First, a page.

The stakes are always high when it comes to making the right picks in the First-Year Player Draft. The Marlins might be feeling just a little more pressure than usual when the draft begins today (7 p.m., MLB Network).
Although this year’s draft class lacks an obvious superstar-in-waiting, the Marlins will have five of the first 80 overall picks, including the sixth choice and two before the start of the second round.
The Marlins and Yankees each have four of the first 73 selections.
“Any time you get extra picks, boy, you can hit a real big player,’’ said Stan Meek, Miami’s vice president of scouting. “You keep shooting at the big every time, and if you get more shots, the better chance you get.’’
But having an abundance of early picks doesn’t always guarantee success. In 2005, the Marlins had five picks before the second round, including Palm Beach Gardens High School pitcher Chris Volstad.
Volstad, one of the team’s three first-round picks that year, went 32-39 for the Marlins from 2008-11 before being traded to the Cubs. Today, none of those five are still in the Marlins’ organization.
After the Marlins lost 93 games and finished in last place in 2012, owner Jeffrey Loria took note of the organization’s lean farm system.
“We didn’t have people in our system that we could call up last year,’’ Loria said in February in his first public comments after the Marlins’ 12-player trade with Toronto in November.
“We haven’t had great luck from 2002 to 2008 or ‘09 with the exception of Mike Stanton. We brought Josh Johnson along and a couple of other guys, but I can give the names of (first-round picks) who never made it. … (Jeremy) Hermida didn’t work out, Jeff Allison didn’t work out, (Brett) Sinkbeil didn’t work out. Volstad came here, wonderful kid, terrific guy, didn’t really work out that well for us.’’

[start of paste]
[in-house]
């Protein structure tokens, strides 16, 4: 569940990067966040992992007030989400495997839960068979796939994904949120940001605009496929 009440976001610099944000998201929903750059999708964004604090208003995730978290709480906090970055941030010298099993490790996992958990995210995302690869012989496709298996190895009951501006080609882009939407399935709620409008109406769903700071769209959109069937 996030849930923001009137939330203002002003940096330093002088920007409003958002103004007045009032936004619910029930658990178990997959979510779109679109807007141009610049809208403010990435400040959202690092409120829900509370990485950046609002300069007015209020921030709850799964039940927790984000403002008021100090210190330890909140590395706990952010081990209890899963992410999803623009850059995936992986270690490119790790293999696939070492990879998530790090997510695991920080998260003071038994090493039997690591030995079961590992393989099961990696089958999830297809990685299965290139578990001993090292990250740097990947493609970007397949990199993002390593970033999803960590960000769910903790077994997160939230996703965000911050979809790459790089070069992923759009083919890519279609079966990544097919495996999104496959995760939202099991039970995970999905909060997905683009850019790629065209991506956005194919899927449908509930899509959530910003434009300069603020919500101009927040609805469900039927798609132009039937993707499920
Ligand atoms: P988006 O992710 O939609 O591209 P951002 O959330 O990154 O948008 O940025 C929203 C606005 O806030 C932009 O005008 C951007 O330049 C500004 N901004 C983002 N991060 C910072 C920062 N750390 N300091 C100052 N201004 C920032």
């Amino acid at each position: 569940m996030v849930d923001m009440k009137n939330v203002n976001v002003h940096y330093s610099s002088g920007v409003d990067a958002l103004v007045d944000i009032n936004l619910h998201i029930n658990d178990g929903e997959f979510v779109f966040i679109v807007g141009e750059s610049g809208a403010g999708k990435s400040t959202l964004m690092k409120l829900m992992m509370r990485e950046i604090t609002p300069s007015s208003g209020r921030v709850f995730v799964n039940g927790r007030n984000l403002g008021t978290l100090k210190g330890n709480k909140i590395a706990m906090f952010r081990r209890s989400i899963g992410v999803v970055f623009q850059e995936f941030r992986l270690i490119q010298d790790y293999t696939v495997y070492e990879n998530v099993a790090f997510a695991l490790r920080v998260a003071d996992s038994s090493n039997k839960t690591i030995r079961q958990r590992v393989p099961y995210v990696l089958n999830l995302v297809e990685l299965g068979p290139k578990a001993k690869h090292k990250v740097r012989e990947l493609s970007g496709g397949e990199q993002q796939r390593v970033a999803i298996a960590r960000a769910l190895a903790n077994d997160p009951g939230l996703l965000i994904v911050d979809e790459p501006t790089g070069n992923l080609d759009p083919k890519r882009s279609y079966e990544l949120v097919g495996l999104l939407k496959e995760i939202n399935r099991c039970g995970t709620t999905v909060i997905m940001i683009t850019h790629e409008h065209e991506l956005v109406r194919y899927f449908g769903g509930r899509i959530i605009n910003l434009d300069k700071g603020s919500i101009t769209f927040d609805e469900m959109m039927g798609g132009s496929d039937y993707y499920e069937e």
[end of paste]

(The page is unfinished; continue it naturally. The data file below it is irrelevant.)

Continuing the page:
The trade with Toronto helped the Marlins replenish their farm system because they acquired three prospects: outfielder Jake Marisnick and pitchers Anthony DeSclafani and Justin Nicolino.
Infielder Derek Dietrich — now Miami’s starting second baseman — was acquired from Tampa in the trade for Yunel Escobar, who initially came over in that Toronto trade.
Ideally, though, the Marlins want to focus on developing their own home-grown players. They are well-positioned to make strides today with five of the first 80 overall picks – sixth, 35th, 44th, 73rd and 80th.
The last time Miami picked as high as sixth overall was in 2008. They selected catcher Kyle Skipworth, right after the San Francisco Giants took Buster Posey with the fifth pick. Skipworth is currently at Class AAA New Orleans.
The Marlins would love a power-hitting third baseman, but two college players who fit that profile will likely be gone before the sixth pick — Kris Bryant (San Diego) and Colin Moran (North Carolina). The Astros could take Moran with the first overall pick.
Two high school pitchers might be possibilities: right-hander Kohl Stewart from Texas and left-hander Trey Ball from Indiana.
A mock draft by Baseball America had the Marlins picking pitcher Braden Shipley, a Nevada right-hander whose fastball has been clocked at 98 mph. The magazine ranked Shipley as the eighth-best player available.
If the Marlins’ top picks don’t end up fitting the organization’s needs, they can ultimately help acquire other players through trades.
“To me, the draft is about commodities. You’re acquiring commodities. The better commodity you acquire, the better chance you move for something that fits you,’’ Meek said.
Locals who might go early: Oral Roberts right-hander Alex ‘Chi Chi’ Gonzalez, who played at Boca Raton, is projected as a first-rounder by many outlets. At 6-foot-3 and 200 pounds, he throws four pitches well, including a low-90s fastball and a nasty slider. Gonzalez went 9-5 with a 1.83 ERA and 126 strikeouts in 113.1 innings as a junior this season. He walked just 27 batters. Florida right-hander Jonathan Crawford, of Okeechobee, has impressed scouts with his upper-90s fastball and slider combination, but lacks a deep repertoire and could start his pro career as a reliever. He went 3-6 with a 3.84 ERA as a junior, striking out a team-high 69 batters in 86.2 innings.
Staff writer Matt Porter contributed to this report